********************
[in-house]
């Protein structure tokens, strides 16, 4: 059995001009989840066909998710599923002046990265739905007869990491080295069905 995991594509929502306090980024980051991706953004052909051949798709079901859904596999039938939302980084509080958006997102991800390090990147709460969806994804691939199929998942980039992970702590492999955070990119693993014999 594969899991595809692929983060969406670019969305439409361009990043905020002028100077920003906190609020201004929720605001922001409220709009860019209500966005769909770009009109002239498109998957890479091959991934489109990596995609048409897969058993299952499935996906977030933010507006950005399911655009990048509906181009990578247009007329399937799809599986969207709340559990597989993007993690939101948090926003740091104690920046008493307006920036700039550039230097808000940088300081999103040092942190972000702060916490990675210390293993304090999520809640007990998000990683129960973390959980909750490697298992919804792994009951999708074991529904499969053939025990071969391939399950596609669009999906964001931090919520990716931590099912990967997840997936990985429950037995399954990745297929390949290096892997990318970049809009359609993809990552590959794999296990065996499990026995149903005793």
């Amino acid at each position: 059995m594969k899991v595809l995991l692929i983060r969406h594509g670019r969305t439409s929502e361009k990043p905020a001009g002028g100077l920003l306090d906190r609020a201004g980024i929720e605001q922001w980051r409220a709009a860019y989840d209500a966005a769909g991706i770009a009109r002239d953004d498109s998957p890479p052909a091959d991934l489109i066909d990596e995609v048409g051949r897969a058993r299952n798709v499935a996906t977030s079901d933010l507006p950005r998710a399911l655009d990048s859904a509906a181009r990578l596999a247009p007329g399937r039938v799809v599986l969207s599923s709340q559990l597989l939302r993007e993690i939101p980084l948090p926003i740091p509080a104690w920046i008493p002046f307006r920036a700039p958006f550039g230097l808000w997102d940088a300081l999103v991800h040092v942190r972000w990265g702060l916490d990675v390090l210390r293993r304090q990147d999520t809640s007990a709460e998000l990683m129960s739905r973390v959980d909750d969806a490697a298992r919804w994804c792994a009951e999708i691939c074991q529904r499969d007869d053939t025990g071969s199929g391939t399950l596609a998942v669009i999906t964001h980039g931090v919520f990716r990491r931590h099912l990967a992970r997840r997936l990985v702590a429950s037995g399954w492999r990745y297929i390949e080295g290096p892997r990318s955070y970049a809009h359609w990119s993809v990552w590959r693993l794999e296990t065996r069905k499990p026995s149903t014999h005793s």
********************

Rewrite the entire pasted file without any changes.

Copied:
[in-house]
């Protein structure tokens, strides 16, 4: 059995001009989840066909998710599923002046990265739905007869990491080295069905 995991594509929502306090980024980051991706953004052909051949798709079901859904596999039938939302980084509080958006997102991800390090990147709460969806994804691939199929998942980039992970702590492999955070990119693993014999 594969899991595809692929983060969406670019969305439409361009990043905020002028100077920003906190609020201004929720605001922001409220709009860019209500966005769909770009009109002239498109998957890479091959991934489109990596995609048409897969058993299952499935996906977030933010507006950005399911655009990048509906181009990578247009007329399937799809599986969207709340559990597989993007993690939101948090926003740091104690920046008493307006920036700039550039230097808000940088300081999103040092942190972000702060916490990675210390293993304090999520809640007990998000990683129960973390959980909750490697298992919804792994009951999708074991529904499969053939025990071969391939399950596609669009999906964001931090919520990716931590099912990967997840997936990985429950037995399954990745297929390949290096892997990318970049809009359609993809990552590959794999296990065996499990026995149903005793």
């Amino acid at each position: 059995m594969k899991v595809l995991l692929i983060r969406h594509g670019r969305t439409s929502e361009k990043p905020a001009g002028g100077l920003l306090d906190r609020a201004g980024i929720e605001q922001w980051r409220a709009a860019y989840d209500a966005a769909g991706i770009a009109r002239d953004d498109s998957p890479p052909a091959d991934l489109i066909d990596e995609v048409g051949r897969a058993r299952n798709v499935a996906t977030s079901d933010l507006p950005r998710a399911l655009d990048s859904a509906a181009r990578l596999a247009p007329g399937r039938v799809v599986l969207s599923s709340q559990l597989l939302r993007e993690i939101p980084l948090p926003i740091p509080a104690w920046i008493p002046f307006r920036a700039p958006f550039g230097l808000w997102d940088a300081l999103v991800h040092v942190r972000w990265g702060l916490d990675v390090l210390r293993r304090q990147d999520t809640s007990a709460e998000l990683m129960s739905r973390v959980d909750d969806a490697a298992r919804w994804c792994a009951e999708i691939c074991q529904r499969d007869d053939t025990g071969s199929g391939t399950l596609a998942v669009i999906t964001h980039g931090v919520f990716r990491r931590h099912l990967a992970r997840r997936l990985v702590a429950s037995g399954w492999r990745y297929i390949e080295g290096p892997r990318s955070y970049a809009h359609w990119s993809v990552w590959r693993l794999e296990t065996r069905k499990p026995s149903t014999h005793s």